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Superintendents’ Forum: Past, Present and Future of Public Education

This article was originally published in the Reading Eagle: https://www.readingeagle.com/2023/03/16/superintendents-forum-past-present-and-future-of-public-education/

By: Dr. Brett Cooper, Daniel Boone Area School District Superintendent

Thursday, March 6, 2023

As a soon-to-be retired public school educator of what will be nearly 34 years of serving students and families in three different school districts across the southeast demography of Pennsylvania, I share some past, present and anticipated future thoughts and opinions of our commonwealth’s public education system.

Reflecting on the fall of 1988 for my professional semester experience, to the spring of 1989 during my student teaching, and eventually, the fall of 1989 as my teaching career begins, what the public education system has done for the students and families of our commonwealth in preparing young people for the careers of tomorrow continues to intrigue.

My early career experiences found educators advocating post-secondary options for our learners as college-bound being the only answer to a successful livelihood. If your post-secondary plan did not involve further education in the traditional four-year college/university, you would be setting yourself up for failure in the workplace.

As I progressed in my public service career supporting students and families through teaching health education and physical education for nearly 15 years, I began to experience a shift in the earlier traditional thought. Emphasis began to shift away from the four-year college/university-only belief for success to perhaps two years of college/university experiences or even education through service to our country via our military as a viable option to a successful livelihood.

Approaching the middle part of my public school service, I was transitioning from the classroom to various building-level administrative roles; another shift occurred even further to include not only four-year or two-year college/university experiences and post-secondary education via service to our great nation via the military, but rather the inclusion of career technical education began to take hold as a viable option, too, for successful livelihood preparation.

College opportunities through concurrent/dual enrollment began to emerge in secondary schools, providing a jump-start to post-secondary learning for our students. This option was made available to our college-bound students as well as our career and technical education students. This was groundbreaking in that it broke the mold of the traditional education model of preparation for post-secondary education to that of preparation for post-secondary experiences that promote the continuation of learning via a variety of learning modalities.

In reviewing the latter part of my public school service, transitioning from a building-level administrator to a central office administrator and superintendent of schools, I’ve come to realize that what is most important to our students and families is identifying appropriate post-secondary learning opportunities/options for our young people that should be available in many forms.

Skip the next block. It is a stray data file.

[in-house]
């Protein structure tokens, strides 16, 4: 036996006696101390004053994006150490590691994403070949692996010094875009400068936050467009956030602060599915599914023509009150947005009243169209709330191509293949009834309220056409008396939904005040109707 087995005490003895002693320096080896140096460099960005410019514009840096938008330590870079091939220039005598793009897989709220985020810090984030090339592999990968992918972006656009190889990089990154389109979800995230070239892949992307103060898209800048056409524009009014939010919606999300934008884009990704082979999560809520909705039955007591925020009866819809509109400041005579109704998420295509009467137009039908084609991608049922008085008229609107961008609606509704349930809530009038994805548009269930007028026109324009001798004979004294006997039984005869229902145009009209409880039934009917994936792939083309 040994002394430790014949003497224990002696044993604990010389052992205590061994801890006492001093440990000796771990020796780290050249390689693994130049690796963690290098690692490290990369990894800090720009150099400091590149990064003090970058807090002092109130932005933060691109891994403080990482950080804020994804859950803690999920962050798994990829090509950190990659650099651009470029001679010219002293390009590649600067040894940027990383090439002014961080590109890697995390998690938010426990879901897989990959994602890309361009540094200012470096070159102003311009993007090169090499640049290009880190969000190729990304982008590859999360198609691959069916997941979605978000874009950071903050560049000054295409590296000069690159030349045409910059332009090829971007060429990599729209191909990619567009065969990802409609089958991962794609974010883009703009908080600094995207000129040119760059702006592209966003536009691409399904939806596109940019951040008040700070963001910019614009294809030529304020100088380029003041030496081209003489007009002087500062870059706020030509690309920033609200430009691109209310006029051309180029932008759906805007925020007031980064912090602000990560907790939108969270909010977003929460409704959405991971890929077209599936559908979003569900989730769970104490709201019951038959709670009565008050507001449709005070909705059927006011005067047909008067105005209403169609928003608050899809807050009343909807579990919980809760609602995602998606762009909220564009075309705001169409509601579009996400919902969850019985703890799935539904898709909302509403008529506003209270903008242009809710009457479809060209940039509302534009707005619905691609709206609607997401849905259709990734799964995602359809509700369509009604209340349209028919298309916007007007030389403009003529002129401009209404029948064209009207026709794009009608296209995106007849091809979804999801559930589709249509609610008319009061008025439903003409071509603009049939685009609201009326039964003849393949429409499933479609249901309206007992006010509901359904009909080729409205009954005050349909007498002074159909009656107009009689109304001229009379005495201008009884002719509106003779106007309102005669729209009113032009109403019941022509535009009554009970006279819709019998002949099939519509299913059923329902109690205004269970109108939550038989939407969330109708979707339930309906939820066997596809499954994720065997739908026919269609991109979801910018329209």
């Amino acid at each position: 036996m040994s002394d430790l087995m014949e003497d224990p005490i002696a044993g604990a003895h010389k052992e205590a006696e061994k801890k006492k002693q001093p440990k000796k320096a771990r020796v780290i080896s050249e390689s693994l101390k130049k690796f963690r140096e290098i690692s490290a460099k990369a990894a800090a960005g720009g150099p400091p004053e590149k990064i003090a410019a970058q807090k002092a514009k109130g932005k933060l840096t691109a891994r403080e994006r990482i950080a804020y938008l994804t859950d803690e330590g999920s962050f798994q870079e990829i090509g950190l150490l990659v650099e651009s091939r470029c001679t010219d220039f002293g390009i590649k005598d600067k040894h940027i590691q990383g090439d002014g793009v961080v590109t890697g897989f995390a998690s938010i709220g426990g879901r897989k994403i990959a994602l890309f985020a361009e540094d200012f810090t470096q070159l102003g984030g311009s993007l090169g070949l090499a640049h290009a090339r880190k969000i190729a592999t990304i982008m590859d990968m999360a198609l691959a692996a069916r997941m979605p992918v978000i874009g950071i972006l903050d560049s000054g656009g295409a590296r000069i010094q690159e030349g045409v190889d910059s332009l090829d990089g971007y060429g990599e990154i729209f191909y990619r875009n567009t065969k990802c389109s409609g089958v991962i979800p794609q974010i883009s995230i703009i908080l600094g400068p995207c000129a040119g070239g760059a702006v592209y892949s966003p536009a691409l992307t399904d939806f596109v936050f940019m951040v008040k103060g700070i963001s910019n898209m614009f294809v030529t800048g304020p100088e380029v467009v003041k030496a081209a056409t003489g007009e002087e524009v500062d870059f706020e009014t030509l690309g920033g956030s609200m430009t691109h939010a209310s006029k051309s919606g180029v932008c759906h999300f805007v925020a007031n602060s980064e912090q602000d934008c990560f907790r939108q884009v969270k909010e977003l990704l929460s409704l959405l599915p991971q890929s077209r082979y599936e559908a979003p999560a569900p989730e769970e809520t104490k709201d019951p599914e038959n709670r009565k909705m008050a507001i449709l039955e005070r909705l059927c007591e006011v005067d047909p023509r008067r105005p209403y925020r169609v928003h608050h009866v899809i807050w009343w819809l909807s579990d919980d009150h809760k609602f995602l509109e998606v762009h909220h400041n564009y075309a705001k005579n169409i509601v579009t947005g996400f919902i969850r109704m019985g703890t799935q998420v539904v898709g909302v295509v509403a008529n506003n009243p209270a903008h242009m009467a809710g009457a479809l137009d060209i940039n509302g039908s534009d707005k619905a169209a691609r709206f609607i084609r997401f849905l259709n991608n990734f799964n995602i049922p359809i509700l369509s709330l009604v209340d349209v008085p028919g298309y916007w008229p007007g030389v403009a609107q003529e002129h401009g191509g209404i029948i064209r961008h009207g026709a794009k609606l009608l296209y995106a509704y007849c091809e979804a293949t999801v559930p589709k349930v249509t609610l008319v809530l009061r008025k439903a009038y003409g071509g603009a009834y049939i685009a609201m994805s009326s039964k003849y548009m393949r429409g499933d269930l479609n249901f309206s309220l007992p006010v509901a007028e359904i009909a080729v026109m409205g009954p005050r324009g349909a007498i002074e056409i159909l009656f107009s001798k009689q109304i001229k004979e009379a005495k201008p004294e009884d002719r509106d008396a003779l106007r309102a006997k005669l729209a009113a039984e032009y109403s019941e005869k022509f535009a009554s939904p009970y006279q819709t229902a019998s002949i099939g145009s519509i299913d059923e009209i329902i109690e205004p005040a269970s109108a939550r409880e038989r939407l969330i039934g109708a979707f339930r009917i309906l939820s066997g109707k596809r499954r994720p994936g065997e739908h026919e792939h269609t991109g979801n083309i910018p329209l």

We have students whose path to successful livelihood would take them through four-year or two-year college experiences or a combination thereof, which may have started as early as high school sophomores.

Some would define it as learning experiences afforded to them through service to our country via one of our military branches.

Others would have it defined as the successful completion of a career technical education program, which too, may have included college coursework. As I approach my final months of public school service and look into the proverbial crystal ball that has so often eluded me throughout my career, I see an even further shift to additional post-secondary options/opportunities; the aforementioned aside, available to students throughout their senior high school experiences to include internship and apprenticeship opportunities.

Preparation for postsecondary opportunities/options should have no boundaries and be limitless for our students and families. Learning should be an ongoing, never-ending path that continues to offer continued growth in providing successful livelihoods that are fluid and flexibly adjusted without roadblocks.

Today’s students and tomorrow’s learners are technically swift with an expectation of learning and access to instantaneous information with the swipe of a finger. Families have an expectation, post-COVID-19, of flexibility in how their child accesses individual learning growth opportunities. An integrated learning system that is accessible anytime and anywhere and provides such flexibility will play an integral role in publicly educating our society’s most valuable assets, our children, for careers and jobs that yet exist and require outside-of-the-box thinking and preparation.

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